Environmental Toothbrush

For many years, I have used an electric toothbrush. My family had one when I was growing up and I have used one ever since. I always thought of it as an important tool to maintain oral hygiene and health. Since starting this project almost a year ago, I have been using the same replacement head. The brush is becoming pretty shabby and less effective. I knew that I wouldn’t be buying a new replacement head (because they’re made out of plastic and come in plastic packaging), so I planned to transition to a more sustainable manual toothbrush. 

I had read that there are recyclable and compostable toothbrushes on the market. I considered buying a preserve toothbrush, which is made from recycled yogurt cups and will be turned into plastic lumber if you ship it back to the company once the toothbrush is spent. But I struggle with the idea that that a park bench made from that plastic lumber will eventually end up in a landfill. So I set my heart on finding a compostable brush instead. The problem with this option is that currently, there are no compostable toothbrushes being made or even sold in the United States. 

After a lot of research, I found myself torn between two products. The first is a pig’s hair and beechwood toothbrush manufactured in Germany sold on the Life Without Plastic website. The bristles come from longhaired pigs that are bred and raised for meat in China. I’m not sure where the beechwood comes from. The head of this toothbrush is wrapped in a small piece of biodegradable plastic.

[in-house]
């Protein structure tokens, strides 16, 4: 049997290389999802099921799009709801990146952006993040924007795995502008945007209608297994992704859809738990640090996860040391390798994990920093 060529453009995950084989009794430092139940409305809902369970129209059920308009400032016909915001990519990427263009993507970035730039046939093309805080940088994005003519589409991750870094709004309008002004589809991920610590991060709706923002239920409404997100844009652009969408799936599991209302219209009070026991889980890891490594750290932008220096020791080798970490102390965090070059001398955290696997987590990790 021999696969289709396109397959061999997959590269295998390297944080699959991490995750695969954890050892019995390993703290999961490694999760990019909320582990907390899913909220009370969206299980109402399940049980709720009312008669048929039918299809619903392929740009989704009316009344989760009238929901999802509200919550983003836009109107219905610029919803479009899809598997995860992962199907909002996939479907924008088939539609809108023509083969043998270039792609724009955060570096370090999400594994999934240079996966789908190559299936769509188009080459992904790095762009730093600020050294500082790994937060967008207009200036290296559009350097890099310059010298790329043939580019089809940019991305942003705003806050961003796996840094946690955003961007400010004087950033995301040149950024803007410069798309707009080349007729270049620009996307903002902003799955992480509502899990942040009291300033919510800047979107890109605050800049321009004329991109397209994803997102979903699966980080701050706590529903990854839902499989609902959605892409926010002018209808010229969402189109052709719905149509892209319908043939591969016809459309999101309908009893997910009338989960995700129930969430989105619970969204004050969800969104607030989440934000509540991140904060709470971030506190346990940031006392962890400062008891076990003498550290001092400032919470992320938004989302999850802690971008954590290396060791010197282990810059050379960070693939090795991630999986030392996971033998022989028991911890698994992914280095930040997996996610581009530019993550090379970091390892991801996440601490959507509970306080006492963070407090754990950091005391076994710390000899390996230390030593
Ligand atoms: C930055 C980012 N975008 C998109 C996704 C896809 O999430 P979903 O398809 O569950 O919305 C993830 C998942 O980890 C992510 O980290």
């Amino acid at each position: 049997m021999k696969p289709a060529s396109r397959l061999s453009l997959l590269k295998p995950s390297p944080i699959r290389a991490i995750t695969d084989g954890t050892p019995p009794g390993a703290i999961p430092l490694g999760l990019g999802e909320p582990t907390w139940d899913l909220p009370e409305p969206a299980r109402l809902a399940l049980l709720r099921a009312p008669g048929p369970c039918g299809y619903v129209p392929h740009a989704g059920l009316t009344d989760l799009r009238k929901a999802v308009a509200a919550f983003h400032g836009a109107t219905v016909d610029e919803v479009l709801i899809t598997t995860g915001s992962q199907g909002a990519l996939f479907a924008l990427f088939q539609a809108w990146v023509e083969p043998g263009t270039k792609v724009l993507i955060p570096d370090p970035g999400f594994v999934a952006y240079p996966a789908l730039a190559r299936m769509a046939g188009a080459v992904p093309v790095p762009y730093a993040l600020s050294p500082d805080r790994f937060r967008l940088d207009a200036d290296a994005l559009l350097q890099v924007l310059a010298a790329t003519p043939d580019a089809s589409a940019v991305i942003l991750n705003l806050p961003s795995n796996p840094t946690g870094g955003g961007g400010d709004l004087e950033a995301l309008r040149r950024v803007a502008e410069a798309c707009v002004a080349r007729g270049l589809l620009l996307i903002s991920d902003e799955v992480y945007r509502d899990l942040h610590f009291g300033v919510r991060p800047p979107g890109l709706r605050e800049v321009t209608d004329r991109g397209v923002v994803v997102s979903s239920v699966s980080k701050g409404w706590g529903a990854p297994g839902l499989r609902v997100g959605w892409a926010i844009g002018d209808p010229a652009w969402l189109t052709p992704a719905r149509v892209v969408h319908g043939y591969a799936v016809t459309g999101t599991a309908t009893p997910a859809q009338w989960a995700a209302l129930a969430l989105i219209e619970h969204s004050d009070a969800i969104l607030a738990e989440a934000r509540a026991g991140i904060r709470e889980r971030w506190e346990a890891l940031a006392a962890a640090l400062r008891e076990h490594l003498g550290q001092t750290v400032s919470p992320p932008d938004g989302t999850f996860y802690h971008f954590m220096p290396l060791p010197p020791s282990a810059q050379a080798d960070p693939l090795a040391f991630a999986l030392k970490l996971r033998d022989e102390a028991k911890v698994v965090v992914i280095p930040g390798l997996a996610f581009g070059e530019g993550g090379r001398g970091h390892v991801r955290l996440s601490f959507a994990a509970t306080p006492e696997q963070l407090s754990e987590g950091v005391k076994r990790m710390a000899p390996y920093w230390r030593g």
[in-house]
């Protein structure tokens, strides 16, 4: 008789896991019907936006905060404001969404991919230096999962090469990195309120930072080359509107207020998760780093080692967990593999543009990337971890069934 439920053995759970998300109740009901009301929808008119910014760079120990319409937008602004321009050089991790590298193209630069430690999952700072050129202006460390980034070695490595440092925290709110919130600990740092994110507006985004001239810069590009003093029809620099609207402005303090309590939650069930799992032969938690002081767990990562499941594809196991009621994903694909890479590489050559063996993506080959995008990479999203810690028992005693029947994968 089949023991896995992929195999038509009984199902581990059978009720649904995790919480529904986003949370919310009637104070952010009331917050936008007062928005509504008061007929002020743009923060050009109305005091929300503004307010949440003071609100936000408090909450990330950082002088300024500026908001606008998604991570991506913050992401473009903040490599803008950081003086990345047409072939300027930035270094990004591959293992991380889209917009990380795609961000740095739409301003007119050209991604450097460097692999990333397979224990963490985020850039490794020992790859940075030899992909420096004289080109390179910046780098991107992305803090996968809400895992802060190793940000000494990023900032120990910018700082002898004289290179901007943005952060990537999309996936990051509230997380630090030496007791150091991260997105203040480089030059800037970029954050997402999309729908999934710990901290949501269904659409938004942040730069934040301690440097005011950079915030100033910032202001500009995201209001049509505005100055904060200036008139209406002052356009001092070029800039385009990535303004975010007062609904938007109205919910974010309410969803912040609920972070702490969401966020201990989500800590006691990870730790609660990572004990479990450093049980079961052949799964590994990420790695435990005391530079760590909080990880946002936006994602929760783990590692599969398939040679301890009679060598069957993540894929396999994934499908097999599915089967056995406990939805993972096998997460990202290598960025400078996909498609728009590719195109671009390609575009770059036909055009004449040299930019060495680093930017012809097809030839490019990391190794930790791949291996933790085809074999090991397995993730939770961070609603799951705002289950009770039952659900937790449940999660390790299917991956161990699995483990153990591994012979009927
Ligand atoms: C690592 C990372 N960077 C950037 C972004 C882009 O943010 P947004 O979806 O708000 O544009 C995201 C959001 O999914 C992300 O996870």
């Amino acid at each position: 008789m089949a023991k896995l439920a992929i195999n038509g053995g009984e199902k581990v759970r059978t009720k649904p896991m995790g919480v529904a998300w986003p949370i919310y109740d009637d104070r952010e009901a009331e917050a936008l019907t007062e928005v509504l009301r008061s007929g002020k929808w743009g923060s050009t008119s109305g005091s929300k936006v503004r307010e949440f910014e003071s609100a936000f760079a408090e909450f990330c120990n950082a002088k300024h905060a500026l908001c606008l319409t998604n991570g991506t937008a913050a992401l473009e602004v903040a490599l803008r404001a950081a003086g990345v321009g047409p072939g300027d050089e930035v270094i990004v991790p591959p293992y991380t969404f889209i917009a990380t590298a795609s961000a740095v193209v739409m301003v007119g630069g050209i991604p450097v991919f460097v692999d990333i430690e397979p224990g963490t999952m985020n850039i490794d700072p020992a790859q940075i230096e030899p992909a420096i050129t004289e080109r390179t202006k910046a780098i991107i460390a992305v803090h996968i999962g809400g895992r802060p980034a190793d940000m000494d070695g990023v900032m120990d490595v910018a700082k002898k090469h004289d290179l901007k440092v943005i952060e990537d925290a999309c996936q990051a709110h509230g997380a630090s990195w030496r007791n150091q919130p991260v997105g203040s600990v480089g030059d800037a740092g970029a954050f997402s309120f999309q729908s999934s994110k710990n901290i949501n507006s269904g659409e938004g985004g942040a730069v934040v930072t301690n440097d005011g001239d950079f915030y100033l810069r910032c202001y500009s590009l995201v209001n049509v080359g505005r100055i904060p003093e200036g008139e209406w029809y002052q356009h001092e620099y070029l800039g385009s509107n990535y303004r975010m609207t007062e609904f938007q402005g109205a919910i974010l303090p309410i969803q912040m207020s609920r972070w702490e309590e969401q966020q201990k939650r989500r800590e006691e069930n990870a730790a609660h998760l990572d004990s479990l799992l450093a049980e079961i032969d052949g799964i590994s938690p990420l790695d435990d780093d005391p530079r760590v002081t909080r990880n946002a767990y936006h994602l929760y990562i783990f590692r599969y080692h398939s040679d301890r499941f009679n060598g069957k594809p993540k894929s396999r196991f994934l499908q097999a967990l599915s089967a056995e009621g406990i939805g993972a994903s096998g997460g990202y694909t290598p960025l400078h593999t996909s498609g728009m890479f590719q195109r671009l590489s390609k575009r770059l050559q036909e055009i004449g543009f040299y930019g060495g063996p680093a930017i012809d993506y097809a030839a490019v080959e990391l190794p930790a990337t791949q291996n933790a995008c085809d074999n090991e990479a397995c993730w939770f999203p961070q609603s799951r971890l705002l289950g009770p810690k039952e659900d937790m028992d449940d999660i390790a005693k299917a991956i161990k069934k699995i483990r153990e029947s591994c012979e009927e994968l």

The second toothbrush I considered was The Environmental Toothbrush, which is made with nylon 4 and bamboo—sold in Australia. I settled on The Environmental Toothbrush, in part because it is more affordable and because the packaging is 100% paper. I was also very satisfied with my email correspondence with the company’s international sales manager. He provided thorough answers to all my questions about the nylon bristles, materials sourcing, and shipping materials. Still, it’s difficult to for me to determine whether or not this particular product was the best choice from an environmental standpoint.

The toothbrushes are sourced and manufactured in China then shipped to Australia, where they are then shipped to national and international buyers. Of course the fuel required to bring this product to my doorstep is quite problematic. I was told by the sales manager that they are desperately seeking a distributor in the US. I’m also not sure how I feel about the synthetic bristles on this brush, but currently the only other compostable option on the market is an animal product, which presents a whole other set of issues. I was told that in standard composts, the bristles should break down in 12-24 months. Below is an extract from a scientific journal that was included in the email.

Nylon 4

It has been reported that nylon 4 was degraded in the soil and in the activated sludge. The results confirmed that Nylon 4 is readily degradable in the environment. Furthermore, the biodegradability of nylon 4 and nylon 6 blends was investigated in compost and activated sludge. The nylon 4 in the blend was completely degraded in 4 months while nylon 6 was not degraded [90]. Recently, Yamano et al. was able to isolate polyamide 4 degrading microorganisms (ND-10 and ND-11) from activated sludge. The strains were identified as Pseudomonas sp. The supernatant from the culture broth of strain ND-11 degraded completely the emulsified nylon 4 in 24 h and produced γ-aminobutyric acid (GABA) as degradation product.